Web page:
Strategies for recruiting representative samples of STEM student participants for studies

Maggie Fay
Senior Research Associate
Community College Research Center, Teachers College, Columbia University

Need: Describe why this project is important and what needs it fulfills.
For studies that explore how undergraduates experience interventions designed to support STEM students, it is critical to recruit a representative sample of students to learn how such interventions affect students’ college experiences, to shed light on unintended consequences and to understand mechanisms at the student level that may contribute to outcomes. This is particularly important for studies that explore the experiences of students that are underrepresented in STEM including women, Black and Latinx students. Further, as many colleges continue to offer remote coursework to students as a result of the COVID-19 pandemic, it is important for researchers to learn about effective strategies for recruiting representative samples of students using remote recruitment and data collection strategies.
In this poster, we will describe strategies used to recruit student research participants at six community colleges in three states as a part of the study titled, Evaluating the Potential of Community College Guided Pathways Reforms to Increase Undergraduate STEM Student Success (Award #1915191), the outcomes of recruitment efforts, and ongoing challenges and questions.

Guiding Question: Describe the research questions and/or practice inquiries guiding this work.
1) What strategies did researchers use to recruit a representative sample of student research participants?
2) What were the outcomes of these recruitment efforts?
3) What incentives motivated students to participate in the study?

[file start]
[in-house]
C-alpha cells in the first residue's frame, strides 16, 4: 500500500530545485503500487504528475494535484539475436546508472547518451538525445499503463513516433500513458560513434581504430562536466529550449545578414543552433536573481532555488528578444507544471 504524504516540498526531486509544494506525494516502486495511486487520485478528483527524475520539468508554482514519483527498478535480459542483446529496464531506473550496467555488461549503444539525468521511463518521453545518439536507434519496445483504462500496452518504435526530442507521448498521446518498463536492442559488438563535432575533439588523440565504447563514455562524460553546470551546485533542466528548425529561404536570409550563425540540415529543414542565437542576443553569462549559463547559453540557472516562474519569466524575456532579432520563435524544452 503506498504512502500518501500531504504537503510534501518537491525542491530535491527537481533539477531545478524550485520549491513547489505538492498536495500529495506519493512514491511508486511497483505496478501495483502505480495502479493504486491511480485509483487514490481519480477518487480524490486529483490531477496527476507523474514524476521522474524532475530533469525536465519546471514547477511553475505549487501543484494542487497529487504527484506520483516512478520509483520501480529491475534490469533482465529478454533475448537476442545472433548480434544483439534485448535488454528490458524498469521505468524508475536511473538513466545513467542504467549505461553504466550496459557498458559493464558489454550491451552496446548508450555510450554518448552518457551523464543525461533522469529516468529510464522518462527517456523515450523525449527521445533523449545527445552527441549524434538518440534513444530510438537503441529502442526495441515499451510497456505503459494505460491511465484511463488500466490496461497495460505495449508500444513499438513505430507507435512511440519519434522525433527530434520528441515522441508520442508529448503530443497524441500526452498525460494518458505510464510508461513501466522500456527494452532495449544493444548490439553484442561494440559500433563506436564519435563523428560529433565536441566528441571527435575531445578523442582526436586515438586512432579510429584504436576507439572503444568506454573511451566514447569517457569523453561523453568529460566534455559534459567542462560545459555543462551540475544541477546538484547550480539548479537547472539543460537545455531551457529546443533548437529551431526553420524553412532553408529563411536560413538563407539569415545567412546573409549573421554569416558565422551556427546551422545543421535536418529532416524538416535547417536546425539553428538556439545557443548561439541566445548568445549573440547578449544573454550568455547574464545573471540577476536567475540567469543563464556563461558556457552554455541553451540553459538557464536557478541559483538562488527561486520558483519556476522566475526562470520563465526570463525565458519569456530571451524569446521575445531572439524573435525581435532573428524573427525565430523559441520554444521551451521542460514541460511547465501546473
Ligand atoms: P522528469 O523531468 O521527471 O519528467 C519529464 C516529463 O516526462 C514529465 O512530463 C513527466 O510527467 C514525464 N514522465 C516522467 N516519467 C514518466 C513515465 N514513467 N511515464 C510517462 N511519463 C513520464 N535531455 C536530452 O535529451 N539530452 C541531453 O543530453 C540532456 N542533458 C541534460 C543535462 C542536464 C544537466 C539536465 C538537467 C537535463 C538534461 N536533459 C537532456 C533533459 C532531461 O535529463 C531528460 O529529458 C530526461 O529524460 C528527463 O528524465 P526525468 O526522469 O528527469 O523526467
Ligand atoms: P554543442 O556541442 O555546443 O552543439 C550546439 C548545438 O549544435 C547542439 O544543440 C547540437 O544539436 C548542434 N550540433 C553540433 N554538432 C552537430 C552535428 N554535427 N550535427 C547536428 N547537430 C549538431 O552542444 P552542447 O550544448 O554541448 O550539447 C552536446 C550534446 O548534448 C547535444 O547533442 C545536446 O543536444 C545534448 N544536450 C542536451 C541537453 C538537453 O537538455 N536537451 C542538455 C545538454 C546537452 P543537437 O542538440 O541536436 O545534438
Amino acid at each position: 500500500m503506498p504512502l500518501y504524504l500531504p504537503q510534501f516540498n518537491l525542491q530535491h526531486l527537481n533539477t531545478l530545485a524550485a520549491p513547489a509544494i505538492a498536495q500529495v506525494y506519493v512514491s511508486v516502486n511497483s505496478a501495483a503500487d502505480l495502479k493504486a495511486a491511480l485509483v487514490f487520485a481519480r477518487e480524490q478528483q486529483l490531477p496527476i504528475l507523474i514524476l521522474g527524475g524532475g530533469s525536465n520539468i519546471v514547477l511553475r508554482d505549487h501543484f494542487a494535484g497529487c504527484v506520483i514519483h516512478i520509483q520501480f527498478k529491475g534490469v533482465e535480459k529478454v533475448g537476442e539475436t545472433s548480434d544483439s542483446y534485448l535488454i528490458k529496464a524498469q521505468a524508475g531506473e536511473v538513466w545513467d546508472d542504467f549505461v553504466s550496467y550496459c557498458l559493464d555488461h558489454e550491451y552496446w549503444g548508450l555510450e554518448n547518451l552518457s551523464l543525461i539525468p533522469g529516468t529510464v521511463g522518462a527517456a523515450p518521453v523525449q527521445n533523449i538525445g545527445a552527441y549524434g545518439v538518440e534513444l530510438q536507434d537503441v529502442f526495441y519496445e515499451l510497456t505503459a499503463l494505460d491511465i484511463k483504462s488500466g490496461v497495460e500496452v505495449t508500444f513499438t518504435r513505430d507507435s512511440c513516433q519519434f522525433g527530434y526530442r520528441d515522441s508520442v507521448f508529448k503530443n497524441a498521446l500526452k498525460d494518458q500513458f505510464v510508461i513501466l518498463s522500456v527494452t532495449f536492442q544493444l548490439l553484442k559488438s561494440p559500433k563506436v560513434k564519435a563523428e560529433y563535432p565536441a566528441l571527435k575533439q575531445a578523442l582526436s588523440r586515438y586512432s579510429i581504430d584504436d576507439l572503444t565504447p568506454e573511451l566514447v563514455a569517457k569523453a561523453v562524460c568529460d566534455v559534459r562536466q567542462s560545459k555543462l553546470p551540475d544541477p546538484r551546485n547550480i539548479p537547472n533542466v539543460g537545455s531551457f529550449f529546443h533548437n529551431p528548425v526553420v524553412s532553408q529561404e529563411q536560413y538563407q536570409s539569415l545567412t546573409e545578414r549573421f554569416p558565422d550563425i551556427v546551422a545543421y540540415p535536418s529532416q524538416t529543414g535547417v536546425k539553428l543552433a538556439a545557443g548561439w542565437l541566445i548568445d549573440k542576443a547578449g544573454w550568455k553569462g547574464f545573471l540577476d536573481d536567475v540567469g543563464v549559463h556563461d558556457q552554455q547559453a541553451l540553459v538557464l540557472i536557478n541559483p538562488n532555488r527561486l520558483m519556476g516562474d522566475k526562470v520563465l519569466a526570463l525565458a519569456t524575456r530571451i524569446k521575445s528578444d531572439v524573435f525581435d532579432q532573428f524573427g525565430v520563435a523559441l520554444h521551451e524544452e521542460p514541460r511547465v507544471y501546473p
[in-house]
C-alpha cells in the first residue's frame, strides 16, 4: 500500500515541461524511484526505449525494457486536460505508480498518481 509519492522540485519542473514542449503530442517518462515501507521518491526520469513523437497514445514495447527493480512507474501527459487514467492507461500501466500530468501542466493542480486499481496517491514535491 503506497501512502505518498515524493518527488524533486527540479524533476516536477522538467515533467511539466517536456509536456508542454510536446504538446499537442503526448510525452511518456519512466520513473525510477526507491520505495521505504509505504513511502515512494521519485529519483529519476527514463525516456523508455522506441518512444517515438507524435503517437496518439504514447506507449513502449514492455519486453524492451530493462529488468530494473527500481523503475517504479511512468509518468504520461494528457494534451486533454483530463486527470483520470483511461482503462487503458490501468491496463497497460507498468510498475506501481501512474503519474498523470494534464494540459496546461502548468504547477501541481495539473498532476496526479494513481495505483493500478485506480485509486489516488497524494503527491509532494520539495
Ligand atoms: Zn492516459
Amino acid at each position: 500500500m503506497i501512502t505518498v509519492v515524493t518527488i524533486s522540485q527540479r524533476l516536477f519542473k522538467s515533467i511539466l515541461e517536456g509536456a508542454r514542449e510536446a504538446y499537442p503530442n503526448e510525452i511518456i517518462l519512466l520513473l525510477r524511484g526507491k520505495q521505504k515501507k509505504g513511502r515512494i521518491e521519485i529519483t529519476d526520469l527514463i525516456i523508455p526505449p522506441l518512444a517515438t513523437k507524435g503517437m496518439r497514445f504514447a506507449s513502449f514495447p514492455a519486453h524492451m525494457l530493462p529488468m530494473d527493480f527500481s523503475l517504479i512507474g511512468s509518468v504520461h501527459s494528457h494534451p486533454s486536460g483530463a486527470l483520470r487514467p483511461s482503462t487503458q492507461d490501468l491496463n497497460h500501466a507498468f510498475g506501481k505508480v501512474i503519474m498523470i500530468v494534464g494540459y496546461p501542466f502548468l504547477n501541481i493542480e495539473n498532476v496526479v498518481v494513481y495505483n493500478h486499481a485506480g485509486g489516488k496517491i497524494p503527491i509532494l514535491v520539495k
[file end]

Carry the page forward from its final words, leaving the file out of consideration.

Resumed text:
Outcomes: Describe outcomes and any key findings or deliverables anticipated or achieved.
In collaboration with a research liaison at each of the 6 community colleges in our sample, the research team recruited a total of 84 students to participate in 45 one-on-one interviews and 17 focus groups. One-third (33%) of students interviewed identified as White, 26% identified as Black or African American, and 23% identified as Hispanic or Latinx. Black or African American and Hispanic or Latinx students in the sample were often overrepresented in comparison to the demographic composition of the colleges. Students who identified as Asian American and as two or more races were represented similarly (7% and 8% respectively) while students who identified as American Indian or Alaskan Native and Native Hawaiian were the most underrepresented in our sample (0% and 1% respectively). Within the sample, students who identified as White females made up the largest proportion (22%), followed by Black or African American females (19%) and Hispanic and Latina/x females (13%).

In addition to recruitment outcomes, we will also share factors that students reported were influential in their decision to participate in the study.

Broader Impacts: Describe the broader impacts and implications of the research.
It is important to diversify STEM pathways in colleges, and to use research to understand what interventions are effective at supporting diverse STEM undergraduates. In order for research to shed light on what interventions are effective, under what circumstances and for whom, it is critical to recruit representative samples of students into research studies and to ensure that the voices of students underrepresented in STEM are well represented in study samples. This poster provides examples of how to recruit a diverse sample of STEM community college students for qualitative research under remote recruitment and data collection conditions. These approaches can be applied by other researchers seeking to recruit a representative sample of students in a variety of institutional settings.


Amy Brown, Umika Kumar, Hana Lahr, Farzana Matin, Community College Research Center, Teachers College, Columbia University